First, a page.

Why Burger King Spain Came Under Fire For Its Holy Week Ads

Fast food has a long history of flirting with controversial advertising campaigns. According to Twisted, McDonald's drew criticism from fans after it ran a 2014 ad comparing french fries to "tall, blonde and gorgeous" women. Similarly, Burger King pushed a 2009 campaign in Singapore that equated a sandwich to a sex act, and Carl's Jr. used the U.S.-Mexican border wall and bikini-clad women in a commercial to promote its burgers. While these publicity campaigns ruffled some feathers, they may not be as widely remembered as when Jack in the Box made an off-color ad in the wake of the #MeToo movement (via CBS), or when McDonald's evoked the loss of a parent in order to sell its products, per The Washington Post.

Burger King in Spain has now jumped on the bad taste bandwagon after rolling out some very controversial advertisements during this past Holy Week. Catholic Sentinel reports that the brand repurposed some of the last words of Jesus in order to sell vegetarian burgers, and the Catholic community has taken up arms against the chain.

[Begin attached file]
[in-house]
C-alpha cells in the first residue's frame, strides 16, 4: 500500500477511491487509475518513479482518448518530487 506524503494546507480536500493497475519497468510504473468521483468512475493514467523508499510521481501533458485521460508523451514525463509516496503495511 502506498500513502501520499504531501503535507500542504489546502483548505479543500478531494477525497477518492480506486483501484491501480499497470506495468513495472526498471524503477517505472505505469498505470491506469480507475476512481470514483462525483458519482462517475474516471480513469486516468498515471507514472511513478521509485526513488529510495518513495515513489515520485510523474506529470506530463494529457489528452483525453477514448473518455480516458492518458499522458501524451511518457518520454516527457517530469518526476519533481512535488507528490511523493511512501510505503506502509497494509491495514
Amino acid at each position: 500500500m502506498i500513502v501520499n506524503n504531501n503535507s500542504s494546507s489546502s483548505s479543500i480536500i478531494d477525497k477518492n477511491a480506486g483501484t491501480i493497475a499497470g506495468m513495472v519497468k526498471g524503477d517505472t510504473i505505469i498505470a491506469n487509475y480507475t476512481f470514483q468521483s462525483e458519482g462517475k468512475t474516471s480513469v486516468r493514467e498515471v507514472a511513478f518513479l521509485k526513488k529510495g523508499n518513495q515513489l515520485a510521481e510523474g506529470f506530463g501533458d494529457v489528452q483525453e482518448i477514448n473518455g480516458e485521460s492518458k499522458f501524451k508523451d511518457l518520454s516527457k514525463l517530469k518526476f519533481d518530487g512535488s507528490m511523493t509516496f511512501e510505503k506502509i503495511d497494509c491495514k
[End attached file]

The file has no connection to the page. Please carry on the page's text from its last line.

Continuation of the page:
How Burger King angered Catholics

According to Catholic Sentinel, Burger King sparked the trending hashtag #BoicotBurgerKing after posting print advertisements reading, "Take all of you and eat of it. Which doesn't have meat. 100% vegetarian. 100% flavor. Big King Vegetable," and "Flesh of my flesh," with "flesh" redacted to show the word "vegetable." The text takes inspiration the Last Supper, when Jesus consecrated bread, and is being used to sell the brand's plant-based burger. Petitions have since emerged, calling for the boycott of the brand due to the sacrilegious nature of the ad.

Crux reports that Burger King has since apologized on Twitter, stating that it never meant to offend anyone and has since made the decision to remove the print advertisements. Despite the apology, many practicing Catholics have continued to express outrage, claiming that the brand would never have had the gall to launch a campaign making fun of Islam or Judaism. As of now, several religious leaders have joined in to denounce the restaurant, putting even more pressure on the chain, per Fox News. Though the backlash may blow over eventually, this PR debacle will almost certainly be remembered among other fast food advertising moments that embraced poor taste in order to sell food.